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Published: 17 July 2014

Research calls for a new diet classification for mammals

An analysis of 139 land mammals’ dietary preferences has found many diets vary beyond the current understanding of herbivore, carnivore, or omnivore, leading researchers to call for a new classification system.

Geoffroy’s spider monkey, herbivore or carnivore?
Geoffroy’s spider monkey, herbivore or carnivore?
Credit: Thinkstock

Research by Macquarie University’s Silvia Pineda-Munoz, and Associate Professor John Alroy found that the majority of mammals eat both plant and animal foods, leading to the conclusion that very few are pure ‘herbivores’ or ‘carnivores’.

Additionally, the widely used ‘omnivore’ category puts animals eating meat and vegetation together with ones eating insects and seeds, which are very distinctive dietary specialisations.

The researchers instead suggest classifying species based on their main food choice, and also propose using the term ‘generalist’ for animals without a particular dietary preference.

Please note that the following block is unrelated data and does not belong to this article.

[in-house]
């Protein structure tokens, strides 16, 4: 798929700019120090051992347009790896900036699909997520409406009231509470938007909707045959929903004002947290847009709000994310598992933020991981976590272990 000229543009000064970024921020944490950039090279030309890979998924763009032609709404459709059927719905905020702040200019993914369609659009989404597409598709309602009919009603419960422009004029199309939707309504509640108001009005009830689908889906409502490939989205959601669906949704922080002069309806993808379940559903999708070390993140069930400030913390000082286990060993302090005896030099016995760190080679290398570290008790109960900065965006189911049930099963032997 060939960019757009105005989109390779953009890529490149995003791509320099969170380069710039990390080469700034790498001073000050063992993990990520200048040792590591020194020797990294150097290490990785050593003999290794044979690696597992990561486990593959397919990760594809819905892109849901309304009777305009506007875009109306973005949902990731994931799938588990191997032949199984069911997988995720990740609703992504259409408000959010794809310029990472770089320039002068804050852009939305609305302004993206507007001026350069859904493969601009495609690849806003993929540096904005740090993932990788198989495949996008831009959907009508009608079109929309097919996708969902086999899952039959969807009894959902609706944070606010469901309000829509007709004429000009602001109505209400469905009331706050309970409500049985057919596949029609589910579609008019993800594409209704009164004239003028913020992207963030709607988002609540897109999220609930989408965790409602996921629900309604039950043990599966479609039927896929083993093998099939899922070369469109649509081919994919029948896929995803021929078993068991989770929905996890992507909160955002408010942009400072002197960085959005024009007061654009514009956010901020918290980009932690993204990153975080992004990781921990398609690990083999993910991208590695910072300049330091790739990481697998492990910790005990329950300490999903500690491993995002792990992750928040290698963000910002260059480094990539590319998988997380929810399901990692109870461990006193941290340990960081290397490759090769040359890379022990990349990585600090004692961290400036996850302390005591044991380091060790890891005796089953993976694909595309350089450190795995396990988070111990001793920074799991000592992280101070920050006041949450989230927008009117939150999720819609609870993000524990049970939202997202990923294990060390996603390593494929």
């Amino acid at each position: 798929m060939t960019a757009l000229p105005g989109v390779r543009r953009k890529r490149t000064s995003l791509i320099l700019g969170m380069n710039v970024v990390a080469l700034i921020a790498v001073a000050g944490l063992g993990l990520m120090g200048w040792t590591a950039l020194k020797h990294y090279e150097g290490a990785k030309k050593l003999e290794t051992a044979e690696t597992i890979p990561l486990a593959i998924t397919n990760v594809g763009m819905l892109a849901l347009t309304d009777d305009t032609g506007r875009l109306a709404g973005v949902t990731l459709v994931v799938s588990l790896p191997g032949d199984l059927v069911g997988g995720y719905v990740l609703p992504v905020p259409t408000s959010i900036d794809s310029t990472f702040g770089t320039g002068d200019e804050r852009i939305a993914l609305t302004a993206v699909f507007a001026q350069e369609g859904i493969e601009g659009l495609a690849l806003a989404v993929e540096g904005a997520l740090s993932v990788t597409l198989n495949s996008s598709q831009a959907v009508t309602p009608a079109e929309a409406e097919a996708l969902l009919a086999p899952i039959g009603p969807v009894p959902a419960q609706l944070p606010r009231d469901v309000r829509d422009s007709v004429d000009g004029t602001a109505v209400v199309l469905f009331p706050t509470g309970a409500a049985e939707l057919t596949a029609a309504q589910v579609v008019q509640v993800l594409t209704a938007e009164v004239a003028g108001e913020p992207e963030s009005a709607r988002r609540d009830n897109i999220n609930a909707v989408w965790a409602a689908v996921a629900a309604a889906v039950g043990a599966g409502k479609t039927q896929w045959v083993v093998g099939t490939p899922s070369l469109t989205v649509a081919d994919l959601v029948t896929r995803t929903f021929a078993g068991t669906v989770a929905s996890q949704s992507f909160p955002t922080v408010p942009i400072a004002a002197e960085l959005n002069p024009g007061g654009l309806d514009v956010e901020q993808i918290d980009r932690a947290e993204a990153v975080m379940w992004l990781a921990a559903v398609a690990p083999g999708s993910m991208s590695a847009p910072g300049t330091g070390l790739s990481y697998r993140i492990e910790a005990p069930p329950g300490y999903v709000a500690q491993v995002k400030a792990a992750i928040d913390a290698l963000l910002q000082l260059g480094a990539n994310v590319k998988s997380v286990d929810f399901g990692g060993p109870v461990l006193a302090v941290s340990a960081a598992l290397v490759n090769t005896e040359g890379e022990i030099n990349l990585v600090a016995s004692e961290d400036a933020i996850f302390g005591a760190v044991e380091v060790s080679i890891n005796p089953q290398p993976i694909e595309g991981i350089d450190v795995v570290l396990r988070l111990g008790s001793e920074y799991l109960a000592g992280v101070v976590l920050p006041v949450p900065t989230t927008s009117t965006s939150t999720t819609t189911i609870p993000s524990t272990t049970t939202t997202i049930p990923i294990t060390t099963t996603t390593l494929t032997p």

A suggested list of main dietary specialisations include granivores, insectivores, carnivores, herbivores and frugivores among others.

‘Diet needs to be thoroughly described and classified because it tells us how animals interact with each other and with their environment,’ said lead researcher Silvia Pineda- Munoz.

‘A good dietary classification helps scientists understand how animals evolved or what extinct species ate millions of years ago. Thus, researchers need a uniform dietary classification that allows for easier comparison among studies.

‘It makes sense to group similar diet types into categories, but we need this to accurately reflect what is actually being eaten. Our research indicates that the common herbivore versus carnivore categories are misleading.’

The researchers collated data from a variety of animals from around the world including brown bears, the Australian red-legged pademelon, spider monkeys, chipmunks, and the common mouse.

The full paper, Dietary characterization of terrestrial mammals, has been published by Proceedings of the Royal Society B.

Source: Macquarie University

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